# Terrain Unit of Scale

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What's the unit of scale these days for terrain? Ie, should 1 unit represent 1m or 1ft if '1' is the smallest polygon size on the terrain? Thanks

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There is not 'right' answer just personal preference. I go with a 1 to 1 ratio with S.I. for units of any measure. float 1.0f = 1 meter, 1 kg, 1 joule, 1 m/s^2 ect. It makes physics a lot easier when you don’t have to worry about converting. The exception is when I am doing something 2d and want pixel accuracy. In which case float 1.0f = 1 pixel.

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Its more than just personal preference, it depends on what your game's scale is, like a termite simulation vs. a flight simulator.

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Quote:
 Original post by KibbleIts more than just personal preference, it depends on what your game's scale is, like a termite simulation vs. a flight simulator.

Haha, good point. What about an RPG. Seems like 1m may be a little low?

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Raeldor,

It largely depends on the quality of terrain you're looking for and how close the camera will be to the terrain. I've seen RTS's go as far down as .25m per vertex (5 verts/meter). And many console shooting games go as high as 5m per vertex.

Start with 1m per vertex and see if you get the smoothness you're looking for, keeping in mind that a lot can be "faked" with good textures and lighting. If 1m doesnt meet your expectations, go to .5m, etc...

Cheers and good luck!
Jeromy

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The memory size used to represent position in your world also needs to be taken into consideration, as well as how smooth you wish movement to be. That is, if ur grid spacing is 1 m and you want to have the player be able to move in 0.1 increments within that 1 square meter, then ur position variable must be able to hold 10 times as many grid points you have on one side of your heightmap. If your heightmap is 512x512, then your position variable will need to be able to hold 5120 unique values for both the horizontal and vertical components. Of course this is if you are using a single memory variable for a position component for the entire world, and not a pair of one for the grid and one for position within the grid.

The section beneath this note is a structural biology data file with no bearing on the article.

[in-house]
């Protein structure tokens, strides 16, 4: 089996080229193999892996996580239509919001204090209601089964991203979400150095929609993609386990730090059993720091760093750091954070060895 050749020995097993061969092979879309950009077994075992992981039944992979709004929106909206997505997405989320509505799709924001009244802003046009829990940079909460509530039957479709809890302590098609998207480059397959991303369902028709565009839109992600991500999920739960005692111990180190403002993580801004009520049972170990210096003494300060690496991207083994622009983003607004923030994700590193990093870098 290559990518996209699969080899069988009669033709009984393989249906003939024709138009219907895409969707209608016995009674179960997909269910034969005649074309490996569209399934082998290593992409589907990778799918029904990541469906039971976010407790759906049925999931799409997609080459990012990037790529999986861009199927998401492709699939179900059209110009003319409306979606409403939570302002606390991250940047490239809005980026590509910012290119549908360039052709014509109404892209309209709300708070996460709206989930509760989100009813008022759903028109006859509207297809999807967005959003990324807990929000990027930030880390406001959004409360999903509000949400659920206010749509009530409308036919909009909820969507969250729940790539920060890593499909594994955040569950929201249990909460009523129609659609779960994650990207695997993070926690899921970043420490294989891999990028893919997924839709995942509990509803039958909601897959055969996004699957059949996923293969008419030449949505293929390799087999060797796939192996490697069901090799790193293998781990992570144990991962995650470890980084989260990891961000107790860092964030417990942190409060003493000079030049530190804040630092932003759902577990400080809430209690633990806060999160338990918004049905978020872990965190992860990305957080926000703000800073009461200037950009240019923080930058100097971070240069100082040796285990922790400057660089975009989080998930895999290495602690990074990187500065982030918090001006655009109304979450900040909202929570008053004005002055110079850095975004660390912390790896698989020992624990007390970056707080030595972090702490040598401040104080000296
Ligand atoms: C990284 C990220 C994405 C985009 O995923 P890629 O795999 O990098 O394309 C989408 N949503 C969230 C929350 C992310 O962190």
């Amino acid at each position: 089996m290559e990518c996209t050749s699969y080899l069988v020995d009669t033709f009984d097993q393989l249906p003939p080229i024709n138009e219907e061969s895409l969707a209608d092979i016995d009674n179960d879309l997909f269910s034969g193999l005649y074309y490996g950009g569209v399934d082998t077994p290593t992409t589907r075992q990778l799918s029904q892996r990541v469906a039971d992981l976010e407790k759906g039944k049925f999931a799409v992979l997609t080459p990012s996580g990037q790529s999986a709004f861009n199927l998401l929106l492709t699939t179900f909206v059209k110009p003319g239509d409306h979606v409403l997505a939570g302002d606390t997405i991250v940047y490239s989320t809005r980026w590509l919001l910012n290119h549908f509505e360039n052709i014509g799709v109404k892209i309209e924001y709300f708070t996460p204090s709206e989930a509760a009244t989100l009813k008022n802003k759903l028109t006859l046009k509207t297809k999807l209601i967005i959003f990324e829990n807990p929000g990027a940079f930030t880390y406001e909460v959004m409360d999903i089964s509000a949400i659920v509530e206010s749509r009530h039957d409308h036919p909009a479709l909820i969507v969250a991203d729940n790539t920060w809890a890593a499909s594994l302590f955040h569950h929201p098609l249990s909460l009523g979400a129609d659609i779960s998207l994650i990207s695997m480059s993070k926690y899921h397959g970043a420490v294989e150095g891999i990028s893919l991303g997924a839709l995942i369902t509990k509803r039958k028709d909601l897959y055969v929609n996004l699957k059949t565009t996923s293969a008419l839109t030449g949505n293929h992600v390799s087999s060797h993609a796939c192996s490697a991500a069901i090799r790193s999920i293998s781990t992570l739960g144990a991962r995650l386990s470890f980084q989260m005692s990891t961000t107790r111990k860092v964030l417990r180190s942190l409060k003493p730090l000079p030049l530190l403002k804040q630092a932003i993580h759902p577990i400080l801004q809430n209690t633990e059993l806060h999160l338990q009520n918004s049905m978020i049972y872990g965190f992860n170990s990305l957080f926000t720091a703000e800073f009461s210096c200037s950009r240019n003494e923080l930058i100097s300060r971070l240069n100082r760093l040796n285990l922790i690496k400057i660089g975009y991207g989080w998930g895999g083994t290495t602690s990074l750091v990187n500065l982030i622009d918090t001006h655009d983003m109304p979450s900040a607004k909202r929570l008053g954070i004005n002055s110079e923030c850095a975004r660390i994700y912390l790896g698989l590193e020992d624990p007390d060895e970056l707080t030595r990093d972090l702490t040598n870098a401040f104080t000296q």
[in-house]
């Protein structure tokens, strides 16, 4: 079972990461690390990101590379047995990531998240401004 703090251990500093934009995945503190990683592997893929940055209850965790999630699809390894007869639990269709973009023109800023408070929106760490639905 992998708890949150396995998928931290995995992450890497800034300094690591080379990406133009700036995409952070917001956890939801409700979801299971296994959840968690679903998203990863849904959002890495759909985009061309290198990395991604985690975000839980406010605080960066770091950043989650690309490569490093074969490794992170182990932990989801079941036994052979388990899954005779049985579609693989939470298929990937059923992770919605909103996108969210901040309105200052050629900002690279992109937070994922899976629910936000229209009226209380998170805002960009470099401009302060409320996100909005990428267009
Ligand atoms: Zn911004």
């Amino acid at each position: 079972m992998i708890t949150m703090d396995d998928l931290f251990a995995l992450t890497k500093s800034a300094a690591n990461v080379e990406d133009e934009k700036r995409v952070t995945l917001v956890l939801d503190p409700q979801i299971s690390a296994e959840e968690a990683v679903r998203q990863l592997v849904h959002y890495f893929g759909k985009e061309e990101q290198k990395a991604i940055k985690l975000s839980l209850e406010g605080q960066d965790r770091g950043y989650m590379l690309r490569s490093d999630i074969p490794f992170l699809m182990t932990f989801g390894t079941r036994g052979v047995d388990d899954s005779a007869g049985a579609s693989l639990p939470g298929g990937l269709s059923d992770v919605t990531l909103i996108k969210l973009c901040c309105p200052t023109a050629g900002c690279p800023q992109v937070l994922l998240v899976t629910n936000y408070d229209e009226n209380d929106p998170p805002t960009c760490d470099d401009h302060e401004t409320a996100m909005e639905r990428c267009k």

I hope this makes sense. :)

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Quote:
 Original post by RaeldorWhat's the unit of scale these days for terrain? Ie, should 1 unit represent 1m or 1ft if '1' is the smallest polygon size on the terrain?Thanks

Use the unit that is most confortable to you. I dont see any numeric reason to use a specific unit.
The possible numeric errors (assuming you are using floating point math) can arise from the relative differences not their values.

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Quote:
 Original post by KibbleIts more than just personal preference, it depends on what your game's scale is, like a termite simulation vs. a flight simulator.

No, For both I still use 1.0f = 1 meter. its just on the termite scale I'd be working with numbers like 1E-3 and on the flight sim id be using numbers in the area of 1E3.

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The size of a unit is pretty arbitrary (I generally use meters), but I think the OP was actually asking (in a kind of backwards way) how far apart the vertices in a terrain should be.

Raeldor, first decide what the units are, then decide what the resolution of the terrain should be. If you lock the size of a unit to the distance between terrain vertices, then you will be in trouble if you decide to change the resolution of the terrain.

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